Casework: A Psychosocial Therapy

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McGraw-Hill Companies,Incorporated, Aug 9, 1999 - Social Science - 696 pages
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Known in academic circles as the “bible” for clinical practitioners of social work, Casework: A Psychosocial Therapy introduces readers to the basic theory and principles in the practice of psychosocial therapy, along with attention to the historical development of the approach as it has been enriched and expanded over the years. The authors’ approach reflects a balanced focus on people, their environment, and the ways in which people interact with their environment. Essential techniques including how to conduct initial interviews with clients, crisis intervention, arriving at assessments, and choosing appropriate treatment, are thoroughly explained, and often clarified with case studies and vignettes, preparing readers to assess social work clients from a variety of perspectives. The book is designed for the graduate-level student who needs to master the principles, theories, and approaches of the psychosocial approach to applied practice, but it may also be used to fit a variety of courses, including the Introduction to Social Work BSW student who is looking for supplemental information on the basics of clinical practice. Now in its fifth edition, Casework has been thoroughly revised to keep discussions clear and up to date. New material has been added throughout, including a greater variety of case studies, discussions about current topics such as the influence of ethnicity and diversity in the social work practice, changes in family life roles, changes in ideas and practice approaches, and a significantly updated bibliography for reference.

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About the author (1999)

Mary E. Woods received her MSW from the Columbia University School of Social Work. She recently retired after ten years as Adjunct Associate Professor at Hunter College School of Social Work in New York City and over twenty years as an independent clinical practitioner with individuals, couples, families, and groups. In addition to her private practice, Ms. Woods had an extensive practice of consultation to other clinicians and with several social agencies. She has served as a field instructor, training director, and program developer during her seven year tenure in a family service agency, and she planned and directed a store-front counseling service to clients who had difficulty traveling to the agency’s main facility. She is the author or co-author of several articles and chapters, including “Psychosocial Theory and Social Work Treatment” in Francis J. Turner’s Social Work Treatment, and “Personality Disorders” in Francis J. Turner’s Adult Psychopathology II (due in 1999).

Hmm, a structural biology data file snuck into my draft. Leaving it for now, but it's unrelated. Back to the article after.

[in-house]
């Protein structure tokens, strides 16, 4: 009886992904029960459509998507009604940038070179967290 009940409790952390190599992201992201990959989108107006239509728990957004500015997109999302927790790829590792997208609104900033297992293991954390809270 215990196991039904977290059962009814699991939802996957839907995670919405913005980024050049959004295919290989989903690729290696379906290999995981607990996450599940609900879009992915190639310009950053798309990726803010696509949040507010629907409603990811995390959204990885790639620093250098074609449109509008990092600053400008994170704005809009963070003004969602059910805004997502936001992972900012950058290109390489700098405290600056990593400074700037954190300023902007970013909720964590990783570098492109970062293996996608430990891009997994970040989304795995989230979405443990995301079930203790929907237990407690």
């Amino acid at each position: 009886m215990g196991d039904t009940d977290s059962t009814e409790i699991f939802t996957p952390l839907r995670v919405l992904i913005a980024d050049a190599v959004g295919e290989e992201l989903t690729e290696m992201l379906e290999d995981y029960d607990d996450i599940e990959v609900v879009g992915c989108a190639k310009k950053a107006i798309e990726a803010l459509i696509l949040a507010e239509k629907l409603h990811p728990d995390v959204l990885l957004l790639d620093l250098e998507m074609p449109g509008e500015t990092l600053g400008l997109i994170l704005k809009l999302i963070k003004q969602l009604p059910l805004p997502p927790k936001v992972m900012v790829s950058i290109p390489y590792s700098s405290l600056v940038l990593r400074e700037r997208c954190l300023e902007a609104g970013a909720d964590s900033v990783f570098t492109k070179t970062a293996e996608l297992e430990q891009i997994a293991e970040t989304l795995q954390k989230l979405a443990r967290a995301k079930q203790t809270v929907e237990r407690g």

Florence Hollis was the sole author of the first two editions of Casework: A Psychosocial Therapy. She did her undergraduate work at Wellesley College, received her master’s degree from Smith College School of Social Work in 1931, and earned her doctorate from Bryn Mawr School of Social Work and Social Research in 1947. Through the depression years, she worked at family agencies in Philadelphia and in Cleveland, where she taught part-time at Western Reserve University. She was the editor of the Journal of Social Casework during the 1940s, and in 1947, she joined the teaching staff at Columbia University School of Social Work. While at Columbia, she developed her typology of casework procedures, which became the basis for ongoing and rigorous research into worker-client communication and the casework process. Over the course of her career, she published three books and over forty articles on casework. As a part of her busy life, Dr. Hollis saw clients on a regular basis; she considered it essential to the successful performance of her other professional roles.

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